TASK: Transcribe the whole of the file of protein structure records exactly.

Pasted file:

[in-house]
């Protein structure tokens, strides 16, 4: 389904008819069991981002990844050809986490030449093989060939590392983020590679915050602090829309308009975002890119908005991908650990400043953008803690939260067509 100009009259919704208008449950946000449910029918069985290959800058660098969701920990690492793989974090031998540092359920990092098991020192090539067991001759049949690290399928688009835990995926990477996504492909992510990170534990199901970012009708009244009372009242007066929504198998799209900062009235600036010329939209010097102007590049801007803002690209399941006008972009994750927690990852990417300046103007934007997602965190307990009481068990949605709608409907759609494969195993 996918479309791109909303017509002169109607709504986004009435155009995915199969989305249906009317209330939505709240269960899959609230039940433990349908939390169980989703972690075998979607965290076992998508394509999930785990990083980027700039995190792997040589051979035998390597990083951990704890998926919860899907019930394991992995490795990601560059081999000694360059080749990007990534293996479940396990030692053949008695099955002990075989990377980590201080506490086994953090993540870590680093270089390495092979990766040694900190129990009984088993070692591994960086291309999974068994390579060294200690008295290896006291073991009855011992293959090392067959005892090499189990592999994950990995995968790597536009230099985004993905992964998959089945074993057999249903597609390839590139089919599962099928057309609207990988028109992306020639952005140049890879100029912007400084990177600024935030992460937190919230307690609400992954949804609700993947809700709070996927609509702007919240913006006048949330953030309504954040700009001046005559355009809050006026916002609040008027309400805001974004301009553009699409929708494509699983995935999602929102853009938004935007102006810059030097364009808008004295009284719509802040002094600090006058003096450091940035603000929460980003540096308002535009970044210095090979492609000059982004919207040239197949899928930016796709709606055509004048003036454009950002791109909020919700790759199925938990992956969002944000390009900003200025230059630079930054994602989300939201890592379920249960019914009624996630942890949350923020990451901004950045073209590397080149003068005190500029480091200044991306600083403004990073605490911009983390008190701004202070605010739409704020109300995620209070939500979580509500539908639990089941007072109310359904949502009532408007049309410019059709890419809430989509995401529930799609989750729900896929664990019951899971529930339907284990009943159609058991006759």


[in-house]
């Protein structure tokens, strides 16, 4: 389904008819069991981002990844050809986490030449093989060939590392983020590679915050602090829309308009975002890119908005991908650990400043953008803690939260067509 100009009259919704208008449950946000449910029918069985290959800058660098969701920990690492793989974090031998540092359920990092098991020192090539067991001759049949690290399928688009835990995926990477996504492909992510990170534990199901970012009708009244009372009242007066929504198998799209900062009235600036010329939209010097102007590049801007803002690209399941006008972009994750927690990852990417300046103007934007997602965190307990009481068990949605709608409907759609494969195993 996918479309791109909303017509002169109607709504986004009435155009995915199969989305249906009317209330939505709240269960899959609230039940433990349908939390169980989703972690075998979607965290076992998508394509999930785990990083980027700039995190792997040589051979035998390597990083951990704890998926919860899907019930394991992995490795990601560059081999000694360059080749990007990534293996479940396990030692053949008695099955002990075989990377980590201080506490086994953090993540870590680093270089390495092979990766040694900190129990009984088993070692591994960086291309999974068994390579060294200690008295290896006291073991009855011992293959090392067959005892090499189990592999994950990995995968790597536009230099985004993905992964998959089945074993057999249903597609390839590139089919599962099928057309609207990988028109992306020639952005140049890879100029912007400084990177600024935030992460937190919230307690609400992954949804609700993947809700709070996927609509702007919240913006006048949330953030309504954040700009001046005559355009809050006026916002609040008027309400805001974004301009553009699409929708494509699983995935999602929102853009938004935007102006810059030097364009808008004295009284719509802040002094600090006058003096450091940035603000929460980003540096308002535009970044210095090979492609000059982004919207040239197949899928930016796709709606055509004048003036454009950002791109909020919700790759199925938990992956969002944000390009900003200025230059630079930054994602989300939201890592379920249960019914009624996630942890949350923020990451901004950045073209590397080149003068005190500029480091200044991306600083403004990073605490911009983390008190701004202070605010739409704020109300995620209070939500979580509500539908639990089941007072109310359904949502009532408007049309410019059709890419809430989509995401529930799609989750729900896929664990019951899971529930339907284990009943159609058991006759």